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PLoS One. 2009 Aug 5;4(8):e6493. doi: 10.1371/journal.pone.0006493.

Gastrointestinal hyperplasia with altered expression of DNA polymerase beta.

Author information

1
Cellular and Molecular Pathology Branch, National Institute of Environmental Health Sciences, Research Triangle Park, North Carolina, United States of America.

Abstract

BACKGROUND:

Altered expression of DNA polymerase beta (Pol beta) has been documented in a large percentage of human tumors. However, tumor prevalence or predisposition resulting from Pol beta over-expression has not yet been evaluated in a mouse model.

METHODOLOGY/PRINCIPAL FINDINGS:

We have recently developed a novel transgenic mouse model that over-expresses Pol beta. These mice present with an elevated incidence of spontaneous histologic lesions, including cataracts, hyperplasia of Brunner's gland and mucosal hyperplasia in the duodenum. In addition, osteogenic tumors in mice tails, such as osteoma and osteosarcoma were detected. This is the first report of elevated tumor incidence in a mouse model of Pol beta over-expression. These findings prompted an evaluation of human gastrointestinal tumors with regard to Pol beta expression. We observed elevated expression of Pol beta in stomach adenomas and thyroid follicular carcinomas, but reduced Pol beta expression in esophageal adenocarcinomas and squamous carcinomas.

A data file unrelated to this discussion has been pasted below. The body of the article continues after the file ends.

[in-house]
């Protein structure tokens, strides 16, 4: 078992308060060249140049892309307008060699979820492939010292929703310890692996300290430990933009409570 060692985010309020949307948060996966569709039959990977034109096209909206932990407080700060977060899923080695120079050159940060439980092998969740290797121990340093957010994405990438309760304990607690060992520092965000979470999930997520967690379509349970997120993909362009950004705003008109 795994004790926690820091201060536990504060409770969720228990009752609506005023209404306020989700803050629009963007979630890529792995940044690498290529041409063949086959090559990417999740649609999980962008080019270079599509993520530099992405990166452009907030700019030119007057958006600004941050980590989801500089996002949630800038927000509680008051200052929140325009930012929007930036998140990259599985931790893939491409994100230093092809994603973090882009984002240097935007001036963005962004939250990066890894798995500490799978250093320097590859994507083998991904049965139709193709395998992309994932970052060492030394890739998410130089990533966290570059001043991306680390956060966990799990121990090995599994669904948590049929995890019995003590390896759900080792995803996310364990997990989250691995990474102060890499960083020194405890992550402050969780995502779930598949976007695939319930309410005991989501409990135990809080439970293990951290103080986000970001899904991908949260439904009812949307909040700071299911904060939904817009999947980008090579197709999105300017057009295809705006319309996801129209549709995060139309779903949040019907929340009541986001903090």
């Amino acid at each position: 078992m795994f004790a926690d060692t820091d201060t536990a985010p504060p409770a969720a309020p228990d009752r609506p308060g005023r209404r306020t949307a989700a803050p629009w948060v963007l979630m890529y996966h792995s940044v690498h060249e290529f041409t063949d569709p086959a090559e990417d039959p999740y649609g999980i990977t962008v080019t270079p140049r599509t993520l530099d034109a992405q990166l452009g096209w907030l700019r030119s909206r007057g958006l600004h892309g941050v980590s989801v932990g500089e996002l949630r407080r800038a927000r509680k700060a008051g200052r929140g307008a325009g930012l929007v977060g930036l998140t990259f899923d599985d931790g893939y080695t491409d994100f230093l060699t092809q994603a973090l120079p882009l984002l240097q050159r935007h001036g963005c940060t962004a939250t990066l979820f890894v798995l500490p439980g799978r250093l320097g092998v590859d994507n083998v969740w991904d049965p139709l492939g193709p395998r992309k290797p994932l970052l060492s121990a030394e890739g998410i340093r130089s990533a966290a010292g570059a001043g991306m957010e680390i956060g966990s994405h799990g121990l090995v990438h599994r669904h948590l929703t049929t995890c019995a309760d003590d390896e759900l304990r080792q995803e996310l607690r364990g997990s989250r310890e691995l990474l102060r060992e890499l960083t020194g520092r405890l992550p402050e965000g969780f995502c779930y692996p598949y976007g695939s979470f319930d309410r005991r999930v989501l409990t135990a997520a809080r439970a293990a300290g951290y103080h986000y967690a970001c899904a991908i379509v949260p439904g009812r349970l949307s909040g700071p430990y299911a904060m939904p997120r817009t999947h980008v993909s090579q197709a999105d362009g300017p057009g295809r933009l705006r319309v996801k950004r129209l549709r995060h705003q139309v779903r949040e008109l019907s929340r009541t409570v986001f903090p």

CONCLUSIONS/SIGNIFICANCE:

These data support the hypothesis that balanced and proficient base excision repair protein expression and base excision repair capacity is required for genome stability and protection from hyperplasia and tumor formation.

PMID:
19654874
PMCID:
PMC2716528
DOI:
10.1371/journal.pone.0006493
[Indexed for MEDLINE]
Free PMC Article

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